Despite numerous quantitative assessments of teaching interventions that have helped mitigate public speaking anxiety (PSA), this common barrier to public speaking persists. In addition, quantitative measures may not be appropriate for all instructional goals, especially with students from across a variety of cultures. To enrich educators’ capacity to help diverse bodies of students overcome the challenges presented by PSA, this qualitative study asked students to “Please describe yourself as a public speaker” at the beginning and the end of a freshman-level, general education public speaking class. Thematic analysis identified a two-dimensional pattern within student responses (N = 51) (a feelings-based dimension and a beliefs-based dimension), indicating that students could hold both emotionally-based self-perceptions about their fear or confidence regarding the act of public speaking along with separate, skills-based perceptions about themselves as public speakers. Every student’s answer (N= 51) contained one or both types of descriptions, evidencing a novel construct the authors have dubbed public speaking self-concept (PSSC). By the end of the course, the thematic analysis revealed students’ heightened ability to report more nuanced descriptions of their self-concepts, which often included positive belief-based descriptions acknowledging their enhanced public speaking skills, even if they still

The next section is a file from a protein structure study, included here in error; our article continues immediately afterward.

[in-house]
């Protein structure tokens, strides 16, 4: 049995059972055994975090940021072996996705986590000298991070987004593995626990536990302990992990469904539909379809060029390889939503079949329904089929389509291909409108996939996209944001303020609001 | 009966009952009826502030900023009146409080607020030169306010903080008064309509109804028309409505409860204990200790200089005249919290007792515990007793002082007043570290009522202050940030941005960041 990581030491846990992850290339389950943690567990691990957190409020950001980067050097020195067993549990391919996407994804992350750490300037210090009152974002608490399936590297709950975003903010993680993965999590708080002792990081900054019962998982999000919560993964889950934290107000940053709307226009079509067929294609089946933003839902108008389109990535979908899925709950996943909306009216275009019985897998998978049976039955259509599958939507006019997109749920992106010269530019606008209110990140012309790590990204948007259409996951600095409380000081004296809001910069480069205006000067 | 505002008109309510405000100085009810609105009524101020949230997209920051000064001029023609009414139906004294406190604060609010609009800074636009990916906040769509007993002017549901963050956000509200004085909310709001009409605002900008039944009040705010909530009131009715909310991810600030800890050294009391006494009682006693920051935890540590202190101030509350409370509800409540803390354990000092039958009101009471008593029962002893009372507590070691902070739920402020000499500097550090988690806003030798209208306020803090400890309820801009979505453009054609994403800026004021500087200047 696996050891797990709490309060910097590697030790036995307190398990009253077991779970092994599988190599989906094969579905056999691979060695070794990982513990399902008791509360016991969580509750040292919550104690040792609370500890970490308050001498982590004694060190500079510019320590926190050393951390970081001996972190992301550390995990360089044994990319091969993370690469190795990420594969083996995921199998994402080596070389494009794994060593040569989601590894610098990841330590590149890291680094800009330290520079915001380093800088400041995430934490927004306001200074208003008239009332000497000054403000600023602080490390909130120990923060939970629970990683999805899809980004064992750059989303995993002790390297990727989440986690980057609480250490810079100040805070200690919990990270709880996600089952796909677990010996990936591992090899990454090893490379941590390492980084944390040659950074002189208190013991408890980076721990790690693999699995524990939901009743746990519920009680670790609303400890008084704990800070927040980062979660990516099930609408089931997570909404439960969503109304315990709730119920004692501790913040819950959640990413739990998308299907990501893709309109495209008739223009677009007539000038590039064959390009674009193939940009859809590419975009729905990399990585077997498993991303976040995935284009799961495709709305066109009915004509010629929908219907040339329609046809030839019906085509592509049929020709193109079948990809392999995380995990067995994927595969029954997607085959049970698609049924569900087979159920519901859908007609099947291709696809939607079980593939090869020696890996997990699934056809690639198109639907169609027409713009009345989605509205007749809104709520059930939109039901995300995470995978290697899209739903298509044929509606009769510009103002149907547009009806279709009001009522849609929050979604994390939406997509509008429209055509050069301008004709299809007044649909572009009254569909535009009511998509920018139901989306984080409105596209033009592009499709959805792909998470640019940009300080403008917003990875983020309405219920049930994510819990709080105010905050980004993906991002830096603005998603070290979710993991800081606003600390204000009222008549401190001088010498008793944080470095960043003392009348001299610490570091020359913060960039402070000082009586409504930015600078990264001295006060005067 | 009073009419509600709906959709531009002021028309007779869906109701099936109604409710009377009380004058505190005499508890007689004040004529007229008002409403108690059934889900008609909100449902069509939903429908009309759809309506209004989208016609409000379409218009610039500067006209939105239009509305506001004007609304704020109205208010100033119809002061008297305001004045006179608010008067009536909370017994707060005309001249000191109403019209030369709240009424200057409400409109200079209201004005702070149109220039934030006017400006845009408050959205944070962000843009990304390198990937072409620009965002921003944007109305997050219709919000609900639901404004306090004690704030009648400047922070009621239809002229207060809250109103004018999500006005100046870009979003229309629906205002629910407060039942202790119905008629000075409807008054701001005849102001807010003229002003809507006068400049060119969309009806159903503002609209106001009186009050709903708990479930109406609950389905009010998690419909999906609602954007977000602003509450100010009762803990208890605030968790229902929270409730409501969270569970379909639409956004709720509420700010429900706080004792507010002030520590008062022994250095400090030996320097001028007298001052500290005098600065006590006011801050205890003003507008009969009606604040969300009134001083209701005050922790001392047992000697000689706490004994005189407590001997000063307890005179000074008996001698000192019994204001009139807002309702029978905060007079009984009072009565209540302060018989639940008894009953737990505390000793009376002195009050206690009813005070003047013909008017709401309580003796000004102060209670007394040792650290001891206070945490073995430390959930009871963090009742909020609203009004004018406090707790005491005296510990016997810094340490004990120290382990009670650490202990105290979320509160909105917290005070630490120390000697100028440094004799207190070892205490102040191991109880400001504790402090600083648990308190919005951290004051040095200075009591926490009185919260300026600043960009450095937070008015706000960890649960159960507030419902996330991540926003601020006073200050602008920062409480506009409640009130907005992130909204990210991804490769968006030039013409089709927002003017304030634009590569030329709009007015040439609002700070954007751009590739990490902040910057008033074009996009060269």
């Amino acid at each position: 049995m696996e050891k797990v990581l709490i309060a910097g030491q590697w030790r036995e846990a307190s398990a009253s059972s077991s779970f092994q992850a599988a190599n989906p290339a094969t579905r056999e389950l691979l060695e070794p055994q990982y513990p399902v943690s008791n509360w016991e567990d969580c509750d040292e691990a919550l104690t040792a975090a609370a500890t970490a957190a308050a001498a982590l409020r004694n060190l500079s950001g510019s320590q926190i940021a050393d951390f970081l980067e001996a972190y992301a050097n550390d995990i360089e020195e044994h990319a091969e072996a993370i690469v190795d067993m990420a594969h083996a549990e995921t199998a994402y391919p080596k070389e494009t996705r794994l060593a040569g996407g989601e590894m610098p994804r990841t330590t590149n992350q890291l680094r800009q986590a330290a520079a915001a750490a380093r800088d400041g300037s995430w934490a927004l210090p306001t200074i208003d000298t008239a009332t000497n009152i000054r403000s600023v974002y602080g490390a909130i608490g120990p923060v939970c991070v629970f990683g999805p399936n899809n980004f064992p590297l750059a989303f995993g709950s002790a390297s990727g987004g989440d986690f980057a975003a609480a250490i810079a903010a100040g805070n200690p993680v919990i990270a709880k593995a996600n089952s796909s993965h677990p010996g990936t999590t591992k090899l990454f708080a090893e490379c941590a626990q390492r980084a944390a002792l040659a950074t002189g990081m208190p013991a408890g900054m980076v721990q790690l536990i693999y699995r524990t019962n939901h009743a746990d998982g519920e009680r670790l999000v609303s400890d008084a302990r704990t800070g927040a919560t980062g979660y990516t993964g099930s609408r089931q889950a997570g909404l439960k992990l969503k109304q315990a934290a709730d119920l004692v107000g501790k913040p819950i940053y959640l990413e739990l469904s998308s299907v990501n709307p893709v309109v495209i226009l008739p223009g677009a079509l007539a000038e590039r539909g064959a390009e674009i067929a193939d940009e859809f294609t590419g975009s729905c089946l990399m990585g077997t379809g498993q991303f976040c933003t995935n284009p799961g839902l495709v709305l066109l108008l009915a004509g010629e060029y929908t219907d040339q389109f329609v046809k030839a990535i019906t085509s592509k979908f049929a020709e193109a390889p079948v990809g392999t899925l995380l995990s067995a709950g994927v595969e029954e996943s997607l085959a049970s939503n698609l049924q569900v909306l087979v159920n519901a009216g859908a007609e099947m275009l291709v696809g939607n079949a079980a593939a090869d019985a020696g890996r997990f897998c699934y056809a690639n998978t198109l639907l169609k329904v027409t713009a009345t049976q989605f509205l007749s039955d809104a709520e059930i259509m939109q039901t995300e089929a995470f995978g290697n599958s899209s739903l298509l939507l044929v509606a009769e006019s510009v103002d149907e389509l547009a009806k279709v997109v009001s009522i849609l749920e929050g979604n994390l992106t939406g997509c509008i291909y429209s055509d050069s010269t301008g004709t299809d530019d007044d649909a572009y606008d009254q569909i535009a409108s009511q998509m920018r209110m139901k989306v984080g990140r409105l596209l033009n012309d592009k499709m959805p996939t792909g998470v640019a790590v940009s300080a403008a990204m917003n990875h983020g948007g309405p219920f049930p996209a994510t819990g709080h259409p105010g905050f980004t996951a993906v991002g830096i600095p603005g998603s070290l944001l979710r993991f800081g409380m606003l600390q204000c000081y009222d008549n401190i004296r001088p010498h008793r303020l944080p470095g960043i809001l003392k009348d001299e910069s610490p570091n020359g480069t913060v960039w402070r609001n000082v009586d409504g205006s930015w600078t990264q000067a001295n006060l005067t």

reported fearful or anxious emotions surrounding speaking experiences. Helping instructors and students understand and accept natural nervous reactions often elicited by public speaking while reflecting on specific, skill-based beliefs can help decrease students’ fears and, in turn, could prove key to enhancing the impact of future PSA interventions.



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